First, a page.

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Business is our business

The following originally appeared in Politico on August 23, 2012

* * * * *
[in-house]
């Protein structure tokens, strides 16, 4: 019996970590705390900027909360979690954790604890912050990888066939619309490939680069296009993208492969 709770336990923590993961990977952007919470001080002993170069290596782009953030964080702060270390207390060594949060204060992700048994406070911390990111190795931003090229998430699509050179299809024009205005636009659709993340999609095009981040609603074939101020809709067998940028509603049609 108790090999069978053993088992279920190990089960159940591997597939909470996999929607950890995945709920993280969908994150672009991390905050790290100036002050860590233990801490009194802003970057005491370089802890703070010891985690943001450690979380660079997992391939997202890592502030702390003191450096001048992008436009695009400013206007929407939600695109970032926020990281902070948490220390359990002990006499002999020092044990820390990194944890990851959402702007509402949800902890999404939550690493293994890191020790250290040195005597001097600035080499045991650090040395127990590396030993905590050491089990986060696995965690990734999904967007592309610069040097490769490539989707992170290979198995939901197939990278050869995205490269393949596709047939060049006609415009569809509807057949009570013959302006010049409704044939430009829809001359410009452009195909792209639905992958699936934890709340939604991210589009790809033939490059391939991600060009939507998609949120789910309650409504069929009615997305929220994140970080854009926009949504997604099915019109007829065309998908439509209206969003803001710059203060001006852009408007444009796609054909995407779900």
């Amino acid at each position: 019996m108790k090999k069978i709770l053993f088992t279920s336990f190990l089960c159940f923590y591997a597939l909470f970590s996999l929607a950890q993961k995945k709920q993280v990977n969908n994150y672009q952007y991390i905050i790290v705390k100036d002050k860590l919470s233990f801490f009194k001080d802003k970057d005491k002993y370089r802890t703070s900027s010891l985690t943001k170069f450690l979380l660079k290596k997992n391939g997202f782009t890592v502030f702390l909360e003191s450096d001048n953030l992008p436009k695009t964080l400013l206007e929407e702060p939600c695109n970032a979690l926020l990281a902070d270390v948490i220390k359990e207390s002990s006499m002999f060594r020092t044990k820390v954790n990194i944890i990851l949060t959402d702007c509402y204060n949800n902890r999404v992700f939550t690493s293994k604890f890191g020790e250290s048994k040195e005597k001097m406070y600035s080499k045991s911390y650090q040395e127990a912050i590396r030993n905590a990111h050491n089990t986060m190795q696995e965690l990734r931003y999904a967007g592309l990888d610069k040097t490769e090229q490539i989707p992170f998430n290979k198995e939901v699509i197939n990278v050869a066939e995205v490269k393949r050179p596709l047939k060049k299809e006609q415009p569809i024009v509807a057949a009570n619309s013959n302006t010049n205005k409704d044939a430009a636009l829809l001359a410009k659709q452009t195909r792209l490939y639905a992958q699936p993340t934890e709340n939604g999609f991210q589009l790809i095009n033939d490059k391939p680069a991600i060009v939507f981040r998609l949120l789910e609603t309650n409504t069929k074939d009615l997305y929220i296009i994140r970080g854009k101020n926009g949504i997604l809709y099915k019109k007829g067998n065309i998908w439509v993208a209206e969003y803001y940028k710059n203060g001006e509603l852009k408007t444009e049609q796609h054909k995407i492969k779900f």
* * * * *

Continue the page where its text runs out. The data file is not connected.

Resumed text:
Calvin Coolidge didn’t say much, but he did impart some enduring wisdom in a speech to the American Society of Newspaper Editors in 1925. He said that “the chief business of the American people is business.” Too often these days, it seems as though our leaders in Washington have forgotten this fact. The class warfare we’ve seen throughout this presidential campaign is the latest example. And its target is another former governor of Massachusetts: my good friend Mitt Romney. The Obama campaign and its surrogates have launched a series of attacks on him, attempting to tarnish his sterling record in business and turn it against him. Given how successful Romney was as both a businessman and a job creator, that’s a hard case to sell. During his time at Bain Capital, Romney helped to build or save many different businesses. In the process, he saw what can create jobs, what can boost productivity, and what can help our economy. Of course, he also saw the sort of government policies that kill jobs, discourage investment, and stifle economic growth. And it’s those things that we have seen in abundance with the current administration. In his policies of more regulations and higher taxes, President Barack Obama has promoted nothing but greater uncertainty for both business owners and the middle class alike. In running up unsustainable trillion dollar deficits, Obama has set our nation on a course toward bankruptcy instead of solvency. In presiding over the longest period of unemployment over eight percent since the Great Depression, Obama has inspired not hope, but hopelessness amongst the 23 million Americans who cannot find jobs. And instead of proposing new ideas to reinvigorate our economy, the president merely doubles down on the same policies which haven’t worked. That’s hardly a high ground from which to tear down an opponent. The Obama campaign dismisses Romney’s private sector experience as if it is devoid of vision, seeking to reduce his accomplishments to something sinister, or worse. Nothing could be further removed from the truth. Having spent my life in private sector, I know a thing or two about the skills and effort it takes to build a new enterprise, let alone save a struggling one. Companies like Staples, Bright Horizons, and Sports Authority – companies in which Bain Capital played a critical role – were triumphs of creativity and hard work to which tens of thousands of Americans owe their jobs. Mitt Romney’s private sector credentials make him uniquely qualified to lead this country at a moment when we’re in desperate need of a turnaround. His experience delivering the Salt Lake City Olympics from scandal, as well as turning the tide on the economy as governor of Massachusetts, demonstrates that what he learned in business is transferable. It highlights his ability to identify and implement solutions to tackle even the most daunting challenges Indeed, contrary to the contention of President Obama’s allies, leadership in business is not all that different from leadership in politics. In both cases, leadership is about choices. And it’s not simply about what a leader decides, but also who they empower to make choices. The president seeks to empower bureaucrats with taxpayer dollars, framing government as a neutral arbitrator of fairness. But for all of his criticisms of a “top-down” approach to our economy, his strengthening of the heavy hand of government is precisely that. Mitt Romney has a very different approach. His vision is one that empowers people to make their own decisions and keep more of their hard-earned dollars. If Obama agrees that it is the government’s “responsibility to create a nurturing environment for companies to grow and thrive in,” as Delaware Gov. Jack Markell recently asserted, our anemic economy suggests he has a funny way of showing it.

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